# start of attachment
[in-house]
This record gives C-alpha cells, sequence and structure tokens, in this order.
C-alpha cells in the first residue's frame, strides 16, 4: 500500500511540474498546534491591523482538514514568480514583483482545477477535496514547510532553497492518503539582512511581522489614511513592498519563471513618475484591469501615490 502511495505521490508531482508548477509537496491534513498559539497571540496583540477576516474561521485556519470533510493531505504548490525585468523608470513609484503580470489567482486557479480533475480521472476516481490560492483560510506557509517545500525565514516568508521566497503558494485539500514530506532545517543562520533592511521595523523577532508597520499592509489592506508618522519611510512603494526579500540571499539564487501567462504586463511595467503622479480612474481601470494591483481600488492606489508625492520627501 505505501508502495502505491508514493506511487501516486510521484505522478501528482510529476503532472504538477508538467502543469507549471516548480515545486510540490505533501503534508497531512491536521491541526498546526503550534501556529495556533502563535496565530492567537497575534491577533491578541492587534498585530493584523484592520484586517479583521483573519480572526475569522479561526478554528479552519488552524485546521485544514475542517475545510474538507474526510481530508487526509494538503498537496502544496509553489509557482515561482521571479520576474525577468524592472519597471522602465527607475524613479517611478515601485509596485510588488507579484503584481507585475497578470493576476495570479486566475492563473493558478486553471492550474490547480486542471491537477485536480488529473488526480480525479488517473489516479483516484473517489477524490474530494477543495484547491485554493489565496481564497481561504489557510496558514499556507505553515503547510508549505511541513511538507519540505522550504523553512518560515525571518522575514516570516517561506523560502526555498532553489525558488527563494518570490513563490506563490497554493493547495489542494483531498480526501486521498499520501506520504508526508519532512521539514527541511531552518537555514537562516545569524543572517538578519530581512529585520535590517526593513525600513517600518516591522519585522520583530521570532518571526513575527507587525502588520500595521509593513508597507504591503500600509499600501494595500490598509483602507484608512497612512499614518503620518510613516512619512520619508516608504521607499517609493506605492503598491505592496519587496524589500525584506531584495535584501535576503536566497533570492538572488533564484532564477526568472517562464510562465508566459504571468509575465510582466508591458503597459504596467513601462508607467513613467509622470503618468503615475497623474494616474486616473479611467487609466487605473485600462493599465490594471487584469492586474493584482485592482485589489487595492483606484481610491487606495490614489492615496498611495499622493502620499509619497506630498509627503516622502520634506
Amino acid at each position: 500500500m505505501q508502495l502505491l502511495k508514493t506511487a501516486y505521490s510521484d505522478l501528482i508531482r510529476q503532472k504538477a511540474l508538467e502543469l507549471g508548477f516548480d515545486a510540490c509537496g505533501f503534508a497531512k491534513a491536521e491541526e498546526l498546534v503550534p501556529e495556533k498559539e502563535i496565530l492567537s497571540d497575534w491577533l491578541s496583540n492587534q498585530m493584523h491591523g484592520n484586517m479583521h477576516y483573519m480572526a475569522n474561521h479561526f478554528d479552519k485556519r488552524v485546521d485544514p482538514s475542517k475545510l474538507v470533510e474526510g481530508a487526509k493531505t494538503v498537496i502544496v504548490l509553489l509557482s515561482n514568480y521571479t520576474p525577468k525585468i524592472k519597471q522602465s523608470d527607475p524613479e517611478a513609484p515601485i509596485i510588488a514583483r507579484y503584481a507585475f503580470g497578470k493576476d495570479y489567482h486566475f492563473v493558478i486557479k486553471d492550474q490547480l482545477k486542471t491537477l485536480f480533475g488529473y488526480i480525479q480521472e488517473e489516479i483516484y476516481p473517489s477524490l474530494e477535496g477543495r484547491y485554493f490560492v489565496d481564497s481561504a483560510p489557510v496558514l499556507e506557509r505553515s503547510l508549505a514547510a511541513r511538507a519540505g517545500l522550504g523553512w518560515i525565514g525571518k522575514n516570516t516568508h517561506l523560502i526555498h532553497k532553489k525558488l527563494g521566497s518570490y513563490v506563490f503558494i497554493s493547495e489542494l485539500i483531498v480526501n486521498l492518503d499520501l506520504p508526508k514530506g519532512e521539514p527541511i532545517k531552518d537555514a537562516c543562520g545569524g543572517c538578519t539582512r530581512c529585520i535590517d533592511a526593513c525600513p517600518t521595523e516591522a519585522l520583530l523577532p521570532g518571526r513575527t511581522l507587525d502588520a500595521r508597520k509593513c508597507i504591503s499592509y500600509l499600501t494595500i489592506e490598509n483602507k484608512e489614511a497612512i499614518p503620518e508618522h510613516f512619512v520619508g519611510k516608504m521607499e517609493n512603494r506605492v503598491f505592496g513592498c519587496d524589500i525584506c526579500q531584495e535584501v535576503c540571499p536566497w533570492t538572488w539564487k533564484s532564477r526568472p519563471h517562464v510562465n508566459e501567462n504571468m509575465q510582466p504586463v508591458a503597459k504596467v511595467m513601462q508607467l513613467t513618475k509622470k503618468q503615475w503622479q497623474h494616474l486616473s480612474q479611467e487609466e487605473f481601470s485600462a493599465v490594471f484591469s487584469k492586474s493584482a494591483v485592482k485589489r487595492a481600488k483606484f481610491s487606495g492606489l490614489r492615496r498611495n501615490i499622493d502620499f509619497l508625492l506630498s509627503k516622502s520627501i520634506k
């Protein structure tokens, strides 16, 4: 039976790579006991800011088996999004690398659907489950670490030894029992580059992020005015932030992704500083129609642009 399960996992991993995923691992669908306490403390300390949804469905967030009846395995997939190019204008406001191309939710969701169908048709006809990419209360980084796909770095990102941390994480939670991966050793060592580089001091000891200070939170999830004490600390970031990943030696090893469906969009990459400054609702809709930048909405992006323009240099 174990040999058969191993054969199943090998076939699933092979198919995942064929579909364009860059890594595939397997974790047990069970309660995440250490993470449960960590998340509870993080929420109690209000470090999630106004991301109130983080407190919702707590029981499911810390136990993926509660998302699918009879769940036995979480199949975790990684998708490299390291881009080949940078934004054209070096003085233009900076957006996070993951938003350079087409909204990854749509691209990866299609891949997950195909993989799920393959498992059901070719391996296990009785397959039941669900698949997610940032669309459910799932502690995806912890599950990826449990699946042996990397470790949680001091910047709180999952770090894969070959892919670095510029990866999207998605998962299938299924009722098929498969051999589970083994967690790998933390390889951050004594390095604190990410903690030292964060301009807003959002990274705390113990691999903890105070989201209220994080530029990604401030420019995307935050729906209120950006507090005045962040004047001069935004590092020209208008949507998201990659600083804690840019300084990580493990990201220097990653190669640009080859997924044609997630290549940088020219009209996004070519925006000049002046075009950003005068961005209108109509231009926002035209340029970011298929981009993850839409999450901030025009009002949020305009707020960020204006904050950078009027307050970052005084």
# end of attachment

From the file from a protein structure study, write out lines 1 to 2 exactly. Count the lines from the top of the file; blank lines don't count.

[in-house]
This record gives C-alpha cells, sequence and structure tokens, in this order.